The push to legalize marijuana in Oregon has a new face, and it’s a man who spent 33 years working as a cop.
Pete Tutmark, a former patrol sergeant and sheriff’s deputy in Oregon, appears in a new ad campaign designed to promote legalization. Tutmark notes that the drug enforcement system in America is “broken” and prevents cops from solving real crimes.
“Last year in Oregon, there were 13,000 citations and arrests for marijuana,” Tutmark says in the ad. “That takes time, time better spent solving murders, rape cases, finding missing children. The system’s broken.”
The ad urges voters to approve Measure 91 in November, a proposal that would make possession, sale, and cultivation of cannabis legal in the state.
The ad campaign started airing Oct. 1 on several local news broadcasts across the state. It’s the first television ad taken out by Yes on 91, the group pushing for legalization.
Tutmark isn’t the only law enforcement official to give his backing to legal weed. Retired U.S. Attorney Kris Olson and retired Oregon Supreme Court Justice Bill Riggs have also endorsed the campaign, as has Richard Harris, former director of Oregon’s Addiction and Mental Health Services.
Support for legalization has narrowed in recent weeks. That may be in part because pollsters typically switch their methodology shortly before each election, querying only “likely” voters instead of all registered voters. Likely voters tend to be more conservative.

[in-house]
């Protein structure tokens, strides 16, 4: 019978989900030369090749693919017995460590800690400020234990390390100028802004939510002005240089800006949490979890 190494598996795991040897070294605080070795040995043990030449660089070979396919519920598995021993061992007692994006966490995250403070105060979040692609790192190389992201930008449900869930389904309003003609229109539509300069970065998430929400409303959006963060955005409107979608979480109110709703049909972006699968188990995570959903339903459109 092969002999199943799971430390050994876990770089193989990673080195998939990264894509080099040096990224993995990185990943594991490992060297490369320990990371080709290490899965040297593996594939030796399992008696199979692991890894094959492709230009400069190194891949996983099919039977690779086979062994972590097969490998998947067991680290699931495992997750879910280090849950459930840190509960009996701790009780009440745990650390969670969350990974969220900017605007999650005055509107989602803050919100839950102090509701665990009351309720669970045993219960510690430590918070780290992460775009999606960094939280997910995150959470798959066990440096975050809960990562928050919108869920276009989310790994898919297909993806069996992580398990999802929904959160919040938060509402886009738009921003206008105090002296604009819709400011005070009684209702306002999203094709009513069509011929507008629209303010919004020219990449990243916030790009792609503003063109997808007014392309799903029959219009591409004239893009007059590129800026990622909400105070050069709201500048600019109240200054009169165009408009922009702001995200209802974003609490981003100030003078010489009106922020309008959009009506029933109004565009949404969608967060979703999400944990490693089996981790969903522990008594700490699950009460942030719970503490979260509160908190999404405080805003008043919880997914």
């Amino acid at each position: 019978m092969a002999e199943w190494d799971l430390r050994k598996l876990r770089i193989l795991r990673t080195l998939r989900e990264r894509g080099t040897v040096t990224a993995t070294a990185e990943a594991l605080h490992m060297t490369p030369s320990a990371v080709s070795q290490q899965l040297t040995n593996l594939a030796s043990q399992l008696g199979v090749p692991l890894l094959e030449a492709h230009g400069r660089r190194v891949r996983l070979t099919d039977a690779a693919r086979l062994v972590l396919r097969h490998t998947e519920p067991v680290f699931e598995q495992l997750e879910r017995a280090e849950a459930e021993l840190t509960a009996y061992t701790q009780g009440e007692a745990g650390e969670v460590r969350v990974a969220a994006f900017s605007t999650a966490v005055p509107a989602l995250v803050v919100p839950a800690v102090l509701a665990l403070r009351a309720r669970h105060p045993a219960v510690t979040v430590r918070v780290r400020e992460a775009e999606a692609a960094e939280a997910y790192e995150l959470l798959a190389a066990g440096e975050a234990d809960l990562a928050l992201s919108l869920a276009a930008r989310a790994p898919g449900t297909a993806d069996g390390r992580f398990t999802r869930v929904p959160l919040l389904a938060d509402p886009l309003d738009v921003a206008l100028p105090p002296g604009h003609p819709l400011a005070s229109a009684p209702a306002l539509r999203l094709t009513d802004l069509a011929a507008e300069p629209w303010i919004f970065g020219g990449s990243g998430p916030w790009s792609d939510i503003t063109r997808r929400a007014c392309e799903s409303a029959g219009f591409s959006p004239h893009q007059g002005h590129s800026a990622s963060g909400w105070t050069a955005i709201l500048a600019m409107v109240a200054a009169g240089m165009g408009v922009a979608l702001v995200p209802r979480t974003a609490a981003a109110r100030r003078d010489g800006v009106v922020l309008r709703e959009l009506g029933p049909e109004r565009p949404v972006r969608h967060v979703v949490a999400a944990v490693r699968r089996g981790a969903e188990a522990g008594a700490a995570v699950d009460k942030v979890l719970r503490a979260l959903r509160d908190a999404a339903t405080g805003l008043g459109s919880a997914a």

The most recent poll, from SurveyUSA, showed about 44 percent support legalization while 40 percent oppose it. That’s down from another poll in June that found 51 percent in support and 41 percent opposed.
Measure 91 will appear on the ballot Nov. 4. The proposal would allow adults over 21 to possess up to eight ounces of pot and grow up to four plants at home.
Oregon voters rejected a similar proposal two years ago, at the same time Colorado and Washington legalized cannabis. The state’s liberal demographics make it an ideal place for legalization, but voters may be waiting until an ideal proposal comes along.
The opposition movement in the state is strong. Kevin Sabet, the most prominent opponent in the country, is touring the state on an anti-marijuana campaign. That effort ran into trouble earlier this year when it became clear tour organizers planned to use federal money to pay Sabet – a possible violation of federal election law.